Wednesday, 29 March 2017

Not another broken promise?

Since Chancellor of the Exchequer Philip Hammond’s budget statement, nearly all the media reporting and comment has been about just one aspect of his announcements: changes to National Insurance for the self-employed.

Hammond and May’s perception of weak opposition has clearly made them and their advisers act complacently. It’s no surprise that Conservative internal tensions have been exposed.

Conservative opponents of Hammond’s proposals have focused their arguments in two ways.

First, they say that the proposal breaks an explicit Conservative 2015 Manifesto pledge. Well, of course that’s true, but I didn’t hear these same MPs jumping up and down with rage over the last eight years as Conservative-led governments broke promise after promise…on the NHS, on housing, on SureStart, on school budget…there is an almost endless list of broken pledges.

Second, they have argued, ideologically, that self-employment is close to the Conservative spirit, and that self-employment nurtures the entrepreneurial spirit which should be encouraged.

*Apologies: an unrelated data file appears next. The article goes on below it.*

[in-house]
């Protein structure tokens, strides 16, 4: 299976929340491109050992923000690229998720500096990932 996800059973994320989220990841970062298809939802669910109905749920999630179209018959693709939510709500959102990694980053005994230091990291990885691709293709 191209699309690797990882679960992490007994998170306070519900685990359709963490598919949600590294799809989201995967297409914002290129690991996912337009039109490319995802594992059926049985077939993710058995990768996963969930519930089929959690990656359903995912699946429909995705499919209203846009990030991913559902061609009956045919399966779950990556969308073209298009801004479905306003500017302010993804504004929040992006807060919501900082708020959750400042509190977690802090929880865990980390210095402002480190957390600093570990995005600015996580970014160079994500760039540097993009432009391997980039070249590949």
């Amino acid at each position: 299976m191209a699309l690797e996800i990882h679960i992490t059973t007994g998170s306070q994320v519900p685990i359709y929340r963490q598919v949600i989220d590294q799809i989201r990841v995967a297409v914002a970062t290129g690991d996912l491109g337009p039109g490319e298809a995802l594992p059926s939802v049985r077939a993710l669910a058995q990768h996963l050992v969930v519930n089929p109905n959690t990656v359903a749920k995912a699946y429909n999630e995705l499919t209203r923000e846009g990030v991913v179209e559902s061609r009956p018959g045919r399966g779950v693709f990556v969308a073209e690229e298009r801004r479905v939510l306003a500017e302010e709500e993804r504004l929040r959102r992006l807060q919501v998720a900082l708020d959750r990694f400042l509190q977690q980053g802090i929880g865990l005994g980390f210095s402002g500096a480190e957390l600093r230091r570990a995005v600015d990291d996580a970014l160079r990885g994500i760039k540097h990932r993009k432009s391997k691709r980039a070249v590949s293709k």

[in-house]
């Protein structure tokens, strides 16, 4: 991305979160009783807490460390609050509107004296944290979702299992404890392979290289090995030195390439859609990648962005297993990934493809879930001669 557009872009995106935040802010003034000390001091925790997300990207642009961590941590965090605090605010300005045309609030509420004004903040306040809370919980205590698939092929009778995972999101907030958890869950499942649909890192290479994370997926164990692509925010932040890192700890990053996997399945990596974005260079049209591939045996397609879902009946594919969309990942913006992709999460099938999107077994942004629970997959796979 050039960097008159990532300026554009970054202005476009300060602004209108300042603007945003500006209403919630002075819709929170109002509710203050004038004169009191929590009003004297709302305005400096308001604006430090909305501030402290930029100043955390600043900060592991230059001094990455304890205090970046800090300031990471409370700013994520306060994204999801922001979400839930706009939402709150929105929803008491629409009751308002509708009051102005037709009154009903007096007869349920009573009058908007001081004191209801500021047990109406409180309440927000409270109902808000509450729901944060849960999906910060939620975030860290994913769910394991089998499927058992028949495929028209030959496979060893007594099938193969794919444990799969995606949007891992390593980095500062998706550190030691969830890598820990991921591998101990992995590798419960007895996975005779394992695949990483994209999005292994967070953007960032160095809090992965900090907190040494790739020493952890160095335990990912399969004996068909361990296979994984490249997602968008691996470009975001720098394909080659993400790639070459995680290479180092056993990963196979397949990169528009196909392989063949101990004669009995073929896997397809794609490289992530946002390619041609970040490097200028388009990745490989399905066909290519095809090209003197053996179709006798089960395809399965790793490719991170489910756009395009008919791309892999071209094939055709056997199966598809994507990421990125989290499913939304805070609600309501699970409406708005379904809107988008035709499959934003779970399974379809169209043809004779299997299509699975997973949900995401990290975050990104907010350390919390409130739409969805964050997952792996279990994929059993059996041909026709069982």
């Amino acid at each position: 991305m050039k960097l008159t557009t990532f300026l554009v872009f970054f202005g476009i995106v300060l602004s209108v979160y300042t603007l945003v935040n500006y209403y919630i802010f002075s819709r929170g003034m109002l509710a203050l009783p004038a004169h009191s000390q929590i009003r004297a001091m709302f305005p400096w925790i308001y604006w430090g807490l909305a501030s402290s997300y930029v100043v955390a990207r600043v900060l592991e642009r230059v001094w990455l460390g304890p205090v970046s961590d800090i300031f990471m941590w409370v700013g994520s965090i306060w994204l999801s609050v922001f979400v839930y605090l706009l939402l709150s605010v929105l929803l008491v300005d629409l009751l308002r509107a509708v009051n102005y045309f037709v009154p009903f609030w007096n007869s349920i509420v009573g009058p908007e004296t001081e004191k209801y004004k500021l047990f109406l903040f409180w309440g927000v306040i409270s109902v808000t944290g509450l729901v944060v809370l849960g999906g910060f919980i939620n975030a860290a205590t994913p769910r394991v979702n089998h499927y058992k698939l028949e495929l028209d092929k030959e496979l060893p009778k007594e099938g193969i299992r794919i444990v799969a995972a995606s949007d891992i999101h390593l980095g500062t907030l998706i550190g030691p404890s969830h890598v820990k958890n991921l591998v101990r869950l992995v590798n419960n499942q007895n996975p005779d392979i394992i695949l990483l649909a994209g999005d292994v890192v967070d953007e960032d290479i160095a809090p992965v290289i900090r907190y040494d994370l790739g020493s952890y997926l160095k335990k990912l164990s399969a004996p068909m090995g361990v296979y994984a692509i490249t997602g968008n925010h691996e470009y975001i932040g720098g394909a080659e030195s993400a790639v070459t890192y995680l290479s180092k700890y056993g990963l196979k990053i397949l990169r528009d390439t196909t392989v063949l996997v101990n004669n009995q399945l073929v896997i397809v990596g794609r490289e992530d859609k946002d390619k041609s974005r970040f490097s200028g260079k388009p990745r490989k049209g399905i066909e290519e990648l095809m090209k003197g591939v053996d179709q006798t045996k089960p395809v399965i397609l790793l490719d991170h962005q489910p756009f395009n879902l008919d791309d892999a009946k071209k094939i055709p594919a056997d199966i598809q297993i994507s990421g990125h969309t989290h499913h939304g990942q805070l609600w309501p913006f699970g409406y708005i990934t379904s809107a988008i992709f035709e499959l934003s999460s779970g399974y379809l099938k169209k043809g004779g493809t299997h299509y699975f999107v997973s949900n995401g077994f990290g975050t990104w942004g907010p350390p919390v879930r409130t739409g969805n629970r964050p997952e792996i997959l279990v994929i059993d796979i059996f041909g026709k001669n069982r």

Of course, the entrepreneurial spirit should be encouraged, but that’s not a good reason for giving huge tax- and national insurance subsidies to wealthy and very high-paid individuals and to companies which abuse self-employment and zero hours’ contracts to conduct unfair competition with companies who play fair.

I welcome the review, led by Matthew Taylor, into the implications of new forms of work on worker rights and responsibilities, and on employer freedoms and obligations.

Nearly 1 in 6 of those working in the UK are now self-employed. There has been a big rise in short-term, casual, allegedly temporary work. There has also been an explosion of ‘disruptive’ businesses, where new ways of working and technology come together to create new products and services. Just consider the rise in internet shopping and its impact on the High Street and traffic congestion, let alone on working practices and arrangements.

The issue of tax cannot be isolated from the wider problems faced by self-employed people, including bogus self-employment and the overall impact on the economy and on communities and families. For example, the rise in self-employment and zero hours contracts has made it far more difficult – and expensive – for young people wanting to buy a home to satisfy building societies about their financial credibility.

The vast majority of people want to see fairness in employment rights and responsibilities and fairness in contribution arrangements in return for pension, health and other benefits. I support that.